Spot Check: The Ides of April

Spot Check: The Ides of April

1 P.M. Bryant Park, Manhattan.

In a month dominated by military action in the Middle East, murky entanglements with Russia, and infighting at the White House, the topic of paperwork doesn’t make for the most scintillating of headlines. But on Saturday, some 45,000 people gathered near Bryant Park to call for the release of President Donald Trump’s tax returns: documents critics see as a smoking gun for fraud, deceit, and conflict of interest within the administration. Though Trump had previously promised to make his tax returns public, and MSNBC’s Rachel Maddow was able, in March, to obtain a single 1040 form from 2005, so far the former businessman has failed to follow a norm established by President Gerald Ford in the 1970s.

Planned for April 15, the typical deadline for submitting federal tax returns, the Tax March drew tens of thousands of demonstrators across the U.S. In New York, the protest was less about the president’s financial dealings and more an airing of grievances over the sexism, xenophobia, and secrecy that’s been associated with the Trump administration since the campaign. Holding signs that read “Grab Him by the Taxes” and “Show Me the Money,” the crowd made its main objective clear: transparency within the country’s highest office.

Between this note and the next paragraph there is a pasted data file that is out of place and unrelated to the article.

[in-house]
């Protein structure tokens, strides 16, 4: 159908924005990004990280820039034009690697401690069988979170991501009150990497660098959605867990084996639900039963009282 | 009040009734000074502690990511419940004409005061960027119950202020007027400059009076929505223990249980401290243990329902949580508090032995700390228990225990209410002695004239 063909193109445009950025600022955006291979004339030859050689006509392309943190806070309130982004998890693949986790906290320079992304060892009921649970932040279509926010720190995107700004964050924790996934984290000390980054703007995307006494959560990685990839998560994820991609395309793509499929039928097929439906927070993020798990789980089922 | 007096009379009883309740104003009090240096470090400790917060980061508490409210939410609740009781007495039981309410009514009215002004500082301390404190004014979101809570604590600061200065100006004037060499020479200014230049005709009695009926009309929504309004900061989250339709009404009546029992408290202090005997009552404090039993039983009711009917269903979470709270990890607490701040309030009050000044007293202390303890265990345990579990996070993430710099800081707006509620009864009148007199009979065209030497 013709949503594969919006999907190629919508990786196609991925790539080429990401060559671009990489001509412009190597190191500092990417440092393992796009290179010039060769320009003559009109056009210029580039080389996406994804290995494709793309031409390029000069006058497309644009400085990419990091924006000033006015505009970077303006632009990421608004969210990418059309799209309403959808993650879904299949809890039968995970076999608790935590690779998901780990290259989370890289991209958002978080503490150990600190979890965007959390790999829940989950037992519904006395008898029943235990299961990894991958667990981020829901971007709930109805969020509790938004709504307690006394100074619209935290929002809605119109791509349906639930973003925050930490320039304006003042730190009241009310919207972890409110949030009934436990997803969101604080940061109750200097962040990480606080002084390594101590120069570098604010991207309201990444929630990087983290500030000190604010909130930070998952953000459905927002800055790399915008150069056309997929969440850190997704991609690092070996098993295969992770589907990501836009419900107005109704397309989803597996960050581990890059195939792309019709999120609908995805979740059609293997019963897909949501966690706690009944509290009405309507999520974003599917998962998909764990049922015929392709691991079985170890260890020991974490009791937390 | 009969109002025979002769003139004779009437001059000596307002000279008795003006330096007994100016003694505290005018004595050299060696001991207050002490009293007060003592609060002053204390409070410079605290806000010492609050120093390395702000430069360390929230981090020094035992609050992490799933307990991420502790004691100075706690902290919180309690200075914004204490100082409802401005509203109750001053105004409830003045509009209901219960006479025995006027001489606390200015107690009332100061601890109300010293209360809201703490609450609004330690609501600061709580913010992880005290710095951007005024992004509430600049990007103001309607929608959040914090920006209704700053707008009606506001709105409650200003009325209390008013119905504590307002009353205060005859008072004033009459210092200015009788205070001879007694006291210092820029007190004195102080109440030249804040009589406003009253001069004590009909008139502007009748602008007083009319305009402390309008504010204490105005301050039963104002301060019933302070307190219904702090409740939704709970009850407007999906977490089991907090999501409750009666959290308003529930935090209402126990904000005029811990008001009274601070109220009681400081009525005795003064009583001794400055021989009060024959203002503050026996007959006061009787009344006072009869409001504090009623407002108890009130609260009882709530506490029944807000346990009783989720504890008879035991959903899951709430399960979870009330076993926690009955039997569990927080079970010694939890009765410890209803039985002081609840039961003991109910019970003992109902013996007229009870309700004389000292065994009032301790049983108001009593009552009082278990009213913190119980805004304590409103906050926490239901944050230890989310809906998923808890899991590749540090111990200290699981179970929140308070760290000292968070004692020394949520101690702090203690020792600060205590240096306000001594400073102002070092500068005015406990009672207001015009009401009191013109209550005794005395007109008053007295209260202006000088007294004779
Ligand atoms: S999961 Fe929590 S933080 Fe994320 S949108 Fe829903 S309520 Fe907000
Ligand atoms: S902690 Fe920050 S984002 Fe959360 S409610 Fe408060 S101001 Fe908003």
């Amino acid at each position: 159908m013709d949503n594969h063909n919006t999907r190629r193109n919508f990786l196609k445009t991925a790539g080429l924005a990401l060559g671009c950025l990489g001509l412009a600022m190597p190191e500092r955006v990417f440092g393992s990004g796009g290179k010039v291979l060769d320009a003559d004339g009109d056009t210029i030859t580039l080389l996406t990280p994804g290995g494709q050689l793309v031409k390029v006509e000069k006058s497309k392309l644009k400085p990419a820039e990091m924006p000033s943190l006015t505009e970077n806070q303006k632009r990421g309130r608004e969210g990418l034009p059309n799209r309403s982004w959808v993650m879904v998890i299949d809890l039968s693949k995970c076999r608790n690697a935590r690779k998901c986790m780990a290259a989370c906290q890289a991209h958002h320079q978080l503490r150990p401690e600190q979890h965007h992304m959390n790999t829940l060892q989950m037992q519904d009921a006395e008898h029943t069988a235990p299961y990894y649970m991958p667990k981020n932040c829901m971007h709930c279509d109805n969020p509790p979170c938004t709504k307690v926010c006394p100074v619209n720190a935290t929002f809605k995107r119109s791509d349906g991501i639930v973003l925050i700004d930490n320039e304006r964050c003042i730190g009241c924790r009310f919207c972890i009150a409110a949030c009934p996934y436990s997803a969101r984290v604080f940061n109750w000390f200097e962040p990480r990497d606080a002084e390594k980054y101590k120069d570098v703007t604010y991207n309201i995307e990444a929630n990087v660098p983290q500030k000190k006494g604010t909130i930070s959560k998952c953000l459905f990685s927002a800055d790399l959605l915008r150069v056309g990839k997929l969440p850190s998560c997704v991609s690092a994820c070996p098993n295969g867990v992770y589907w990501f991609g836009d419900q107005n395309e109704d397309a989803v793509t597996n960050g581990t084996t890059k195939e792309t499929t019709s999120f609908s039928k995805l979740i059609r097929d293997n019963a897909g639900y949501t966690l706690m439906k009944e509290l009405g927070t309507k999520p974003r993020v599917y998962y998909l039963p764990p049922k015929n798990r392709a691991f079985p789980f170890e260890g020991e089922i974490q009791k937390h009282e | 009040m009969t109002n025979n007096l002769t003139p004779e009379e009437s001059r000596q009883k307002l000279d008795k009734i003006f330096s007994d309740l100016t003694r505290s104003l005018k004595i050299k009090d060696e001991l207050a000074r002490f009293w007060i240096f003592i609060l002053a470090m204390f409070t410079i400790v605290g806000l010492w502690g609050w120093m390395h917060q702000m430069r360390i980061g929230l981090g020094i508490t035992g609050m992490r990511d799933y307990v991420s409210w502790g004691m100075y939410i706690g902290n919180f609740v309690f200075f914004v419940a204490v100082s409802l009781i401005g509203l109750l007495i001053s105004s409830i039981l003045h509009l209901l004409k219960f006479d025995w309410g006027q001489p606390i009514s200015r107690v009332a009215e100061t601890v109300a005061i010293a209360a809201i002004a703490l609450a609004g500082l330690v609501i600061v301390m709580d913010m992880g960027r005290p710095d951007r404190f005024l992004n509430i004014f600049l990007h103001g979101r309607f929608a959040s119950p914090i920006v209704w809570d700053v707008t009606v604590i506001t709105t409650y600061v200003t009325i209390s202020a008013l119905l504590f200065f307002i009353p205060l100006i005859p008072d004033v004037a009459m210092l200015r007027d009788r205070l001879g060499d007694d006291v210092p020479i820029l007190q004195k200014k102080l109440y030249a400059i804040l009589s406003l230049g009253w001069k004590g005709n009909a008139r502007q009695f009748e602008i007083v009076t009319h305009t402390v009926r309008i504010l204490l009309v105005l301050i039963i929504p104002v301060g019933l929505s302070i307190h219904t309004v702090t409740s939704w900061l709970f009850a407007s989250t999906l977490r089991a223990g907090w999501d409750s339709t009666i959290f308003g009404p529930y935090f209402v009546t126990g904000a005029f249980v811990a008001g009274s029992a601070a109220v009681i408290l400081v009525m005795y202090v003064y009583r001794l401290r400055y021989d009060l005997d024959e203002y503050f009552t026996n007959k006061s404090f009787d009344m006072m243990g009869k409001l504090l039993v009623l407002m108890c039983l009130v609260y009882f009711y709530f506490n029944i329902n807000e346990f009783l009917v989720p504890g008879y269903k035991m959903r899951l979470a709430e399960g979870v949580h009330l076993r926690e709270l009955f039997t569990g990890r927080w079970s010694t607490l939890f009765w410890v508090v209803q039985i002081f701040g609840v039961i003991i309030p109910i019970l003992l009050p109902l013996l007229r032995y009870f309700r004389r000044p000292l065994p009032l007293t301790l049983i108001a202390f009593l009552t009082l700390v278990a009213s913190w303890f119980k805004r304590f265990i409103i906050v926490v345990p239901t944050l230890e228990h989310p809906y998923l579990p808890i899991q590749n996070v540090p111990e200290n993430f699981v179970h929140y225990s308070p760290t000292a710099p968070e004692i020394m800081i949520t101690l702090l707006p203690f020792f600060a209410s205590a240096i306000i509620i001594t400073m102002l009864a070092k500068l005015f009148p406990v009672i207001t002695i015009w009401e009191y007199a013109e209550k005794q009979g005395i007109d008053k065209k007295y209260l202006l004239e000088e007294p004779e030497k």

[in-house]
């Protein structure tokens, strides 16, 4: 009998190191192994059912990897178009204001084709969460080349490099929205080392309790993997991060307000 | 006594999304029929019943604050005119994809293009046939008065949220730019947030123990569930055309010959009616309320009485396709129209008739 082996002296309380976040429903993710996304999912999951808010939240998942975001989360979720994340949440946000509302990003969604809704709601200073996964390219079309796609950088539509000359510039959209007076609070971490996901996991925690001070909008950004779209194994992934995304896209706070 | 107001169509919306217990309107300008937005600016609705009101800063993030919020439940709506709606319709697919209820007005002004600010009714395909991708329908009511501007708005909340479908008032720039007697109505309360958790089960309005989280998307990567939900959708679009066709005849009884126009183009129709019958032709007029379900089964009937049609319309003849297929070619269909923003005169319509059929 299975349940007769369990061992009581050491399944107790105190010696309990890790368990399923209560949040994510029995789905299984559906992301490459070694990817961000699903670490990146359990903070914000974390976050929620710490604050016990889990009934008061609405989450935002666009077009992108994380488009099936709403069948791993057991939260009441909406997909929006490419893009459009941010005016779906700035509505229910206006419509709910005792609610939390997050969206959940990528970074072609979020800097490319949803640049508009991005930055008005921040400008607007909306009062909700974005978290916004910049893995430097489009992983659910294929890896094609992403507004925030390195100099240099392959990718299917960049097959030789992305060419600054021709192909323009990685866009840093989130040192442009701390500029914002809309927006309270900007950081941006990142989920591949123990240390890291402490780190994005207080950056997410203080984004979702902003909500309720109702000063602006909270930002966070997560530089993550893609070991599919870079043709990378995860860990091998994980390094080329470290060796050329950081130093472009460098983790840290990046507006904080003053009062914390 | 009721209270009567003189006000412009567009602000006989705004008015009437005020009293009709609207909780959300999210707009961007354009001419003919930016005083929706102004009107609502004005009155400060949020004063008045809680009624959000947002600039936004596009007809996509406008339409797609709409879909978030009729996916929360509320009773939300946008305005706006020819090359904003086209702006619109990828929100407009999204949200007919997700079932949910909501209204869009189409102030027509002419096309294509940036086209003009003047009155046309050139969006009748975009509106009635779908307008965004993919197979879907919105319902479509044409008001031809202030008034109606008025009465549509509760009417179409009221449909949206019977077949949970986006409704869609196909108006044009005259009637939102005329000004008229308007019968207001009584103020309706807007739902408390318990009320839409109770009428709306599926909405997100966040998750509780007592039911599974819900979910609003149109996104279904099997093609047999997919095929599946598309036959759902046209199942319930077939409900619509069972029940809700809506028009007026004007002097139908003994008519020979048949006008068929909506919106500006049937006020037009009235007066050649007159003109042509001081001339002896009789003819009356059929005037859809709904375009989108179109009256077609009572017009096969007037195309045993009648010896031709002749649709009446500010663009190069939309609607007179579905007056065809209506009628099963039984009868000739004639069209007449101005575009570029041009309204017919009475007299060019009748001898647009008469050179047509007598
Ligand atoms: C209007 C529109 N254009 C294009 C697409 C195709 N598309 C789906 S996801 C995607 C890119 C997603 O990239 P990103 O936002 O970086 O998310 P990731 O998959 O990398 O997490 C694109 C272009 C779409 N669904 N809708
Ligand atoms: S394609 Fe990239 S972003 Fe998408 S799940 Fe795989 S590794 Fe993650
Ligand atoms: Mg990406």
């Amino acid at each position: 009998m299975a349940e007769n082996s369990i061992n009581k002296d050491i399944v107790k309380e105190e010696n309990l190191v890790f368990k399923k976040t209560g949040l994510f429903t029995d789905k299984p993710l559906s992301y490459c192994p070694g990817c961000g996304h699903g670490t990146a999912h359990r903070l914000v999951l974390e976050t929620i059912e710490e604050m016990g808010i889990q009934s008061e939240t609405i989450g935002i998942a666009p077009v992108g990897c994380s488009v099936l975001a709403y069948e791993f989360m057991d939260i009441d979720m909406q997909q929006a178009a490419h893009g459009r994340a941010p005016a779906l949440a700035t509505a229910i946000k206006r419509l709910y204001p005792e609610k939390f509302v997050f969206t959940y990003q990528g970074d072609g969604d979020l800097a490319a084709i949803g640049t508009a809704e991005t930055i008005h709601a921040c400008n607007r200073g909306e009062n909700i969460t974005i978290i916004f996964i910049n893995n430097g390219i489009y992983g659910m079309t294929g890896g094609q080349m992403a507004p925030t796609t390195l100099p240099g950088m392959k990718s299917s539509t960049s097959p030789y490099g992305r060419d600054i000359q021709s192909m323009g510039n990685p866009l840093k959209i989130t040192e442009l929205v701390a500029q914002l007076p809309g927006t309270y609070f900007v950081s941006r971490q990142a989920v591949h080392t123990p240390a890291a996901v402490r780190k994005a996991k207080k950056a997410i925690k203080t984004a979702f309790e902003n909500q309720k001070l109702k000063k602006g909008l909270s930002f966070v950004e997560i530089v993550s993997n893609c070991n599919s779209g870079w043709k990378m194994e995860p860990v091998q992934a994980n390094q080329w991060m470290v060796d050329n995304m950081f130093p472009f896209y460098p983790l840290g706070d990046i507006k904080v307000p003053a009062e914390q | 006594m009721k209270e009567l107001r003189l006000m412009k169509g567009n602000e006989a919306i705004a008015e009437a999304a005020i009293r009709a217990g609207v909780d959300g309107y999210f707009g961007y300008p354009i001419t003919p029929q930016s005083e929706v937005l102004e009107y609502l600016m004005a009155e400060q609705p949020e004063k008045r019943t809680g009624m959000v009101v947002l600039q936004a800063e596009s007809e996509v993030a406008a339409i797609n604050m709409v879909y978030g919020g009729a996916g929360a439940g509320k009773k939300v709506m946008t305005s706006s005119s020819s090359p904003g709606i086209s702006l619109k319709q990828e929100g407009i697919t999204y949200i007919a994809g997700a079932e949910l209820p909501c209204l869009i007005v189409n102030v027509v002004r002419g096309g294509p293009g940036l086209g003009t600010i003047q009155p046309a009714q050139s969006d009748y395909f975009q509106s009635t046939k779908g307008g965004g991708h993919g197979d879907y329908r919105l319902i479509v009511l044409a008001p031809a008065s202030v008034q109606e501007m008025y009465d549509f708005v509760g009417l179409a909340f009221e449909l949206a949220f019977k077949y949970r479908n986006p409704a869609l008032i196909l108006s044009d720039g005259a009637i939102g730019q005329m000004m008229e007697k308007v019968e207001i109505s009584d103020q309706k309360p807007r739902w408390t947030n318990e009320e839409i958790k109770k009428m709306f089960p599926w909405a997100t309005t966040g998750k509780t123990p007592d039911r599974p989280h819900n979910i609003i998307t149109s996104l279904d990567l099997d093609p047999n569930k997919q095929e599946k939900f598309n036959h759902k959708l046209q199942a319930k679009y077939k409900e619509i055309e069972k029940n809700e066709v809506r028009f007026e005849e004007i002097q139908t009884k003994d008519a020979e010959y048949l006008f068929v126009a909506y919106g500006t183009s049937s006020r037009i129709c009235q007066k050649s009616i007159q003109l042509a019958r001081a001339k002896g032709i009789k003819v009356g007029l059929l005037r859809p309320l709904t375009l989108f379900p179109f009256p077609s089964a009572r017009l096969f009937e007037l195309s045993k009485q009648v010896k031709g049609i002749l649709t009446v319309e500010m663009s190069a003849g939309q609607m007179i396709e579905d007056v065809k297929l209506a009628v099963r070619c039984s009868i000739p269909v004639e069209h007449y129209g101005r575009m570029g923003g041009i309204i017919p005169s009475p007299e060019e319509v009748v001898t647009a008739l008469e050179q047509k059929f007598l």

Text by Jackson Connor; photography by Luc Kordas for the Village Voice.


1 P.M. Bryant Park, Manhattan.

In a month dominated by military action in the Middle East, murky entanglements with Russia, and infighting at the White House, the topic of paperwork doesn’t make for the most scintillating of headlines. But on Saturday, some 45,000 people gathered near Bryant Park to call for the release of President Donald Trump’s tax returns: documents critics see as a smoking gun for fraud, deceit, and conflict of interest within the administration. Though Trump had previously promised to make his tax returns public, and MSNBC’s Rachel Maddow was able, in March, to obtain a single 1040 form from 2005, so far the former businessman has failed to follow a norm established by President Gerald Ford in the 1970s.

Planned for April 15, the typical deadline for submitting federal tax returns, the Tax March drew tens of thousands of demonstrators across the U.S. In New York, the protest was less about the president’s financial dealings and more an airing of grievances over the sexism, xenophobia, and secrecy that’s been associated with the Trump administration since the campaign. Holding signs that read “Grab Him by the Taxes” and “Show Me the Money,” the crowd made its main objective clear: transparency within the country’s highest office.

Text by Jackson Connor; photography by Luc Kordas for the Village Voice.
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